Much more mind-blowing for me is that I was able to travel to places that I’ve only read about in history books. I was able to travel to Angkor Wat, which overwhelmed me to the point of tears (I have a dramatic streak) and do yoga retreats in Bali, like Julia Roberts in Eat, Pray, Love. I started the 2010s by being able to (barely) afford doing Filipino burgis stuff and I ended the decade graduating to doing white, rich woman stuff. 😀 

 

I did a Silk Road tour where I visited ancient cities, both still living and already in ruins, in Iran, Turkmenistan, and Uzbekistan. I also climbed the Machu Picchu, ate alpaca meat and went island hopping in Lake Titicaca, and saw the Salar de Uyuni in Bolivia. Traveling in a new place where I don’t speak the language and there’s a hint of danger just makes me feel so alive.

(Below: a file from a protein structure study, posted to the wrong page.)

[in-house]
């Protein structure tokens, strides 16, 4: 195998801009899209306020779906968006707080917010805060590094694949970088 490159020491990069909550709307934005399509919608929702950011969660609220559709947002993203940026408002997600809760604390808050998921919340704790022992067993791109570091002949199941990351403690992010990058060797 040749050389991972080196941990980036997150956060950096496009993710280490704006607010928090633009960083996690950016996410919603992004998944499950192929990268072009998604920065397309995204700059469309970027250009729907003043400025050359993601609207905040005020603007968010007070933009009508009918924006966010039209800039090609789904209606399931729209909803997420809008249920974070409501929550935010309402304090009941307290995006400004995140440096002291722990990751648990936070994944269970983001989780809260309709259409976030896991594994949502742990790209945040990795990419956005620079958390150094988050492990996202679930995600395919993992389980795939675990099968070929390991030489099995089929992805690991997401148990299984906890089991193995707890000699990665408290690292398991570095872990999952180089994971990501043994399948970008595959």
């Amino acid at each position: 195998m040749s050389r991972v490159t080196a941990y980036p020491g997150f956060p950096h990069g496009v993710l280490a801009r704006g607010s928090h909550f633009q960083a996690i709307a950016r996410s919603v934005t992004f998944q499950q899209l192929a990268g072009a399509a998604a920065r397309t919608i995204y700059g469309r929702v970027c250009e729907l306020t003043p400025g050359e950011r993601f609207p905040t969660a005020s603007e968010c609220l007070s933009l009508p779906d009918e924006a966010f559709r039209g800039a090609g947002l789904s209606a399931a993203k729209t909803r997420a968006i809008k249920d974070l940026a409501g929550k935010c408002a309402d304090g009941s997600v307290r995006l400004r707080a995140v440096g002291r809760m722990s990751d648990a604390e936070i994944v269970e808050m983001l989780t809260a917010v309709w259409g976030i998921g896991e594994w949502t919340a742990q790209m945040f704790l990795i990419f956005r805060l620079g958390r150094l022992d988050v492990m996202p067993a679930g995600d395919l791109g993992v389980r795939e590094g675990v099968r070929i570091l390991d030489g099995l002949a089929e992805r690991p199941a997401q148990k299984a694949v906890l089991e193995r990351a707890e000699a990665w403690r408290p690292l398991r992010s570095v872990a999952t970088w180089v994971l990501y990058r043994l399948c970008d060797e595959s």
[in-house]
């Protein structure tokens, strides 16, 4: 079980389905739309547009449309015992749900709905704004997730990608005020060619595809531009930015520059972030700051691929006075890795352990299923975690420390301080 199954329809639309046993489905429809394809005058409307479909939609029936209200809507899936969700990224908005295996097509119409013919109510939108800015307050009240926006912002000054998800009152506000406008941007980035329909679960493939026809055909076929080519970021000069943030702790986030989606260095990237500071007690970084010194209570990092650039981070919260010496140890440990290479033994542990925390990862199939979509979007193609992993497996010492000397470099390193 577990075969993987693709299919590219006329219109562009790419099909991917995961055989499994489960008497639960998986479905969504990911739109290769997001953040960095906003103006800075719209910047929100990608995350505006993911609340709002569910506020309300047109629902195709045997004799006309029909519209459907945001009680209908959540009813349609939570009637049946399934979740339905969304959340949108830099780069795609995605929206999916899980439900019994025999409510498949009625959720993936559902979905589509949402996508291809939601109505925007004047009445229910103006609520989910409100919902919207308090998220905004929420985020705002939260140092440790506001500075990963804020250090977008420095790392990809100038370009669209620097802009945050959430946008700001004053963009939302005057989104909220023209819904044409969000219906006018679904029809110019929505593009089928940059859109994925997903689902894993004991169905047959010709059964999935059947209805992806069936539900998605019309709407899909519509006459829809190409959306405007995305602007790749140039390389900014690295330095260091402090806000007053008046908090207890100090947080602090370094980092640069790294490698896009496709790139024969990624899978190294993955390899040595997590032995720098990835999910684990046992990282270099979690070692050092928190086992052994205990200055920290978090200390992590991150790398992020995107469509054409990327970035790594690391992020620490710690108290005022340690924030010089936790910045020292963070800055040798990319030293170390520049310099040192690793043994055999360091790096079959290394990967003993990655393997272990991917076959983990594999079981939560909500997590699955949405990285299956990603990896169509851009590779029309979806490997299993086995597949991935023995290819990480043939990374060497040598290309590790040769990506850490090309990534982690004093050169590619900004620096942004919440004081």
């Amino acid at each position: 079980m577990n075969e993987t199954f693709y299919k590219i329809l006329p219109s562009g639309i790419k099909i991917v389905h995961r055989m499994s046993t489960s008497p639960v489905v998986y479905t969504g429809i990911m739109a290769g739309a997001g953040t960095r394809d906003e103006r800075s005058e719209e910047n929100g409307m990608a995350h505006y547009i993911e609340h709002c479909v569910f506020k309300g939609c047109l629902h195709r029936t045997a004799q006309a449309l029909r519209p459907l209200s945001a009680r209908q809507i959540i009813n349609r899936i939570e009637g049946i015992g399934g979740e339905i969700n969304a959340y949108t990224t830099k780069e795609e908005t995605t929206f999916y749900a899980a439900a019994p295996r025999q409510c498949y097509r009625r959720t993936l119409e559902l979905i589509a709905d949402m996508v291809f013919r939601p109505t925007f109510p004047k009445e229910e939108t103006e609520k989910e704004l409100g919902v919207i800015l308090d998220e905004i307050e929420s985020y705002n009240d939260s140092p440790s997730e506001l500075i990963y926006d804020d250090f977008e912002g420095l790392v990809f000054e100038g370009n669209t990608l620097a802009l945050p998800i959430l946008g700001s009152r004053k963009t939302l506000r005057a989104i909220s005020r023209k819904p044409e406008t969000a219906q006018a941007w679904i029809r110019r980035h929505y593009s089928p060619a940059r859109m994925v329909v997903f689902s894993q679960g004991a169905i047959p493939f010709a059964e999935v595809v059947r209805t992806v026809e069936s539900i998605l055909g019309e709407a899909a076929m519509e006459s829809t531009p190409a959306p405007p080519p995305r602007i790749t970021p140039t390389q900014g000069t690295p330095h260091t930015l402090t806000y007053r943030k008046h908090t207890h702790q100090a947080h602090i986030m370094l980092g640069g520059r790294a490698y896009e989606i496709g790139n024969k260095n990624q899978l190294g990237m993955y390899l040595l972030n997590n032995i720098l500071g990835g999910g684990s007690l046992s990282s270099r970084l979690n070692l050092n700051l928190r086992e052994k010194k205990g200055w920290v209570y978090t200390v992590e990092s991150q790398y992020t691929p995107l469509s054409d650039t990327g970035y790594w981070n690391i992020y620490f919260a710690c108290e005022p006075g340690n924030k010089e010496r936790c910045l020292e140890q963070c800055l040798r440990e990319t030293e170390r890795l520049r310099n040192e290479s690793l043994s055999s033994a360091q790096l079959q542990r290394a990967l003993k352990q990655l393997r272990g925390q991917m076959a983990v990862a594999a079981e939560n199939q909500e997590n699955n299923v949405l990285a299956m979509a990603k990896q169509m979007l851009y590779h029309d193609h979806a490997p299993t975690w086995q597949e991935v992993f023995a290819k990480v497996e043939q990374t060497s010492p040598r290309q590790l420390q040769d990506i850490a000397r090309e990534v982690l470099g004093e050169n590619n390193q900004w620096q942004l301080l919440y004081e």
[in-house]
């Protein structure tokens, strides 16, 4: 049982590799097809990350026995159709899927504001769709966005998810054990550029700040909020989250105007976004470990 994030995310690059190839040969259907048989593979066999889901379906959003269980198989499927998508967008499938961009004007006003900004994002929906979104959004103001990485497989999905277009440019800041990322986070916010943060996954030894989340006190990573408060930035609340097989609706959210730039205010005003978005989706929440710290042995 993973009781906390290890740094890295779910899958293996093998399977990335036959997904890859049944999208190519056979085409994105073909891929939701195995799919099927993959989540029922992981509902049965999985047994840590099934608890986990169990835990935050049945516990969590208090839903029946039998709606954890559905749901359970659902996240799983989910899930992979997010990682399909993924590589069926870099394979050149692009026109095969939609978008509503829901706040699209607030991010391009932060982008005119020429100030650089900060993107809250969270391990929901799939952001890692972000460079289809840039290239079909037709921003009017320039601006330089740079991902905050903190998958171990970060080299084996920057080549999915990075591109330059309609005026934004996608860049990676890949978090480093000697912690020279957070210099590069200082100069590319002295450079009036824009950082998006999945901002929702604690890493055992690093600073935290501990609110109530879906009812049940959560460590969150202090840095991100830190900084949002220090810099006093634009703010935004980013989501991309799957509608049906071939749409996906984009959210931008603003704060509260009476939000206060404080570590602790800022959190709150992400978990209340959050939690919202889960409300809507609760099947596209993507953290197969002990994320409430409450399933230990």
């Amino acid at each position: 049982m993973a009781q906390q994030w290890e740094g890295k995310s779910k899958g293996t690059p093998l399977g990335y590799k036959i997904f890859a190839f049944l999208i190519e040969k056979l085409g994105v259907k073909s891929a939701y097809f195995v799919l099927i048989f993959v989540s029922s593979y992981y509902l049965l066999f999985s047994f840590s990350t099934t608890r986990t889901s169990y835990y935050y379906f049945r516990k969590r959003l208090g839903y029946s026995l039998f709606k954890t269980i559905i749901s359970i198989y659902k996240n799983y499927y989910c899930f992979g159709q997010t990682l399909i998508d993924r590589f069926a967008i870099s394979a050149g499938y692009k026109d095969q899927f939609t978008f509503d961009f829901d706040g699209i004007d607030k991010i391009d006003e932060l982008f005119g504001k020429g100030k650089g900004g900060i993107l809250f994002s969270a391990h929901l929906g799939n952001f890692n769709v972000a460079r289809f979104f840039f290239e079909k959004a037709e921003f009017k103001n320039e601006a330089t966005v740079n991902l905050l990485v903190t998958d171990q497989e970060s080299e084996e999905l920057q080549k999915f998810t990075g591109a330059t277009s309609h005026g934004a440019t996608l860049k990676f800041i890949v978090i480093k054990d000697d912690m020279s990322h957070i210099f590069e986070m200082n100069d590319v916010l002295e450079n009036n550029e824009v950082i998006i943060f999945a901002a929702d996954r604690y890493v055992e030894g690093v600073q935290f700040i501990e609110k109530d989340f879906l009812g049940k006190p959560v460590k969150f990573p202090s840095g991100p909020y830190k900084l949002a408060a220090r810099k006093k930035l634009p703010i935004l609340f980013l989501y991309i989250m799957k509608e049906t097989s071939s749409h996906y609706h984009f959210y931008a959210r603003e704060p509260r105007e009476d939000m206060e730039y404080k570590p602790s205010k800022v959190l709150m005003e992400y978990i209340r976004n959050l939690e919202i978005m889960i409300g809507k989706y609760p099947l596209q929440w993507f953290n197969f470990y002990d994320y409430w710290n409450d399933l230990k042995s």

I have always suspected that the world is so much larger than my limited childhood circumstances showed me. Traveling confirmed it. I plan to travel more in 2020s. 

 

I know that if I didn’t travel I would’ve saved and invested more. I would’ve been closer to reaching my financial goals. But I also believe in living in the present as long as your financial house is in order. I would not be able to do these kinds of trips when I hit my 50s or 60s. I need to do them when I ‘m physically able and the place is (relatively) peaceful. I don’t know what the future holds. 

 

And in a way I think traveling is a kind of investment in myself. I have always wanted to understand the world; by traveling, I get a glimpse of what’s happening in the wider world and how it affects me and mine. As a humanist, traveling strengthens my belief in the capacity and magnificence of humanity.

A Decade In Review 2